So, yeah. There’s that. The good news is that there was no evidence of chronic toxicity in rats under 10 mg/kg per day in 90 day trials.

The next one up is metolachlor.

Technical grade Metolachlor has an LD50 of between 1,200-2780 mg/kg in rats. That’s between twice and 4.67 times the acute toxicity of glyphosate. Additionally, with an NOAEL of roughly 90 mg/kg/day, metolachlor can exhibit chronic toxic effects at doses MUCH smaller than the levels at which it becomes acutely toxic. Symptoms of  human intoxication from metolachlor include abdominal cramps, anemia, shortness of breath, dark urine, convulsions, diarrhea, jaundice, weakness, nausea, sweating, and dizziness.

Okay. Great, but what about Atrazine? In 1996 Atrazine was the #1 herbicide for corn. 2 and 3 were cyanazine and alachalor which, as we just saw, have effectively been zeroed out.

Well, apparently the rise of GR crops has had little to no effect on atrazine usage in the US. This might come as both a surprise and a disappointment to some because atrazine is known to degrade very slowly in soil (often lasting for months) and  has been known to inadvertently end up in drinking water, a fact which contributed to it being banned in the EU. It’s also a suspected endocrine disruptor and is more acutely toxic than glyphosate (with an LD50 of 672 to 3,000 mg/kg in rats). The EPA also classified it as a possible carcinogen, and multiple undesirable biochemical and morphological changes in various organs have been observed in high dose studies of its chronic toxicity. That’s probably not what most of my readers wanted to hear. However, part of being a responsible skeptic is understanding the importance of not cherry picking data. Additionally, we may be able to learn something by asking why this is the case. While at first glance this result is not so exciting, bear in mind that resistant weeds have increased quite a bit without increasing use AND corn production is greatly increased (by about 54%) since 1996, so use per bushel is down (as is use per capita because the population is up in the US by about 50 million people since then). Alright then. That’s not as spectacular as those previous examples, but at least it wasn’t a total bust.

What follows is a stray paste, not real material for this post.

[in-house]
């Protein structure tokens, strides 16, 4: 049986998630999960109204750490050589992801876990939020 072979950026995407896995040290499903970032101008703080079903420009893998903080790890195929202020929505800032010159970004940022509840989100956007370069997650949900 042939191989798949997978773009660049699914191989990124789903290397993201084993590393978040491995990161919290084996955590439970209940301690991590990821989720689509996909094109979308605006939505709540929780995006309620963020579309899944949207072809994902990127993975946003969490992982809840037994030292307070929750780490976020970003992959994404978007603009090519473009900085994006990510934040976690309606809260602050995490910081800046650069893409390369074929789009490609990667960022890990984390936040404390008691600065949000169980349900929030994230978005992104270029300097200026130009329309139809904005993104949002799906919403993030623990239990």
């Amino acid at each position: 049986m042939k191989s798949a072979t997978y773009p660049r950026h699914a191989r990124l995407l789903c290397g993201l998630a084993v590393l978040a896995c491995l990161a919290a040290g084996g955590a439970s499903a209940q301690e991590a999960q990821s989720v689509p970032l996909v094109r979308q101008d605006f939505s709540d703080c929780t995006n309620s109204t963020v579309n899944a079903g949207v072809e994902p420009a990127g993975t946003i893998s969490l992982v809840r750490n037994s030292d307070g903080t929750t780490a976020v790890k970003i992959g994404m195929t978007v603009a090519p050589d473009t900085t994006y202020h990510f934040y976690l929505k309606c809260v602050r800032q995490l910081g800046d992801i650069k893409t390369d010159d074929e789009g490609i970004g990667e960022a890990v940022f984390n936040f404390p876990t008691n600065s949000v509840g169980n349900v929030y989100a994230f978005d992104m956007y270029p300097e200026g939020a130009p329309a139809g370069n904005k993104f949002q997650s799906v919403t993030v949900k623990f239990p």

What else? How about Metribuzin?

In 1992, over 2.5 million lbs of metribuzin was used just on soybeans alone. After that, its usage on fruits and vegetables didn’t change too drastically, but we can see that its use on soybeans and its overall use dropped dramatically. It eventually started climbing back up, and there a number of possible reasons for that, but it did initially go down, particularly in soybeans (for which a glyphosate-resistant variety was introduced by Monsanto in 1996). Metribuzin’s LD50 is 1,090 to 2,300 mg/kg in rats, which is about 2.5 to 5 times as toxic as glyphosate. None of the studies looking at chronic toxicity revealed any negative effects at any of the dosages tested.

Another one that was popular in the mid 90s in the US was Nicosulfuron.

Nicosulfuron usage

Nicosulfuron usage

The acute toxicity of Nicosulfuron is not much worse than glyphosate, with an estimated LD50 of in excess of 5,000 mg/kg of body mass. As for chronic toxicity, its NOAEL was found to be about 125 mg/kg/day, and its LOAEL (Lowest Observed Adverse Effect Limit) was found to be 500 mg/kg/day according to the EPA.

If you’ve made it this far, you may be wondering how this data was obtained. The website was created by USGS National Water Quality Assessment (NAWQA) Program.

“The pesticide-use maps provided on this web site show the geographic distribution of estimated use on agricultural land in the conterminous United States for numerous pesticides (active ingredients). Maps were created by allocating county-level use estimates to agricultural land within each county. A graph accompanies each map, which shows annual national use by major crop for the mapped pesticide for each year.

Methods for generating county-level pesticide use estimates are described in Estimation of Annual Agricultural Pesticide Use for Counties of the Conterminous United States, 1992–2009 (Thelin and Stone, 2013) and Estimated Annual Agricultural Pesticide Use for Counties of the Conterminous United States, 2008-12 (Baker and Stone, 2015).  Two different methods, EPest-low and EPest-high, were used to estimate a range of use, with the exception of estimates for California, which were taken from annual Department of Pesticide Regulation Pesticide Use Reports (Baker and Stone, 2015).”

A PDF copy of the entire Thelin and Stone report can be found here, but their quick summary of the data sources is as follows: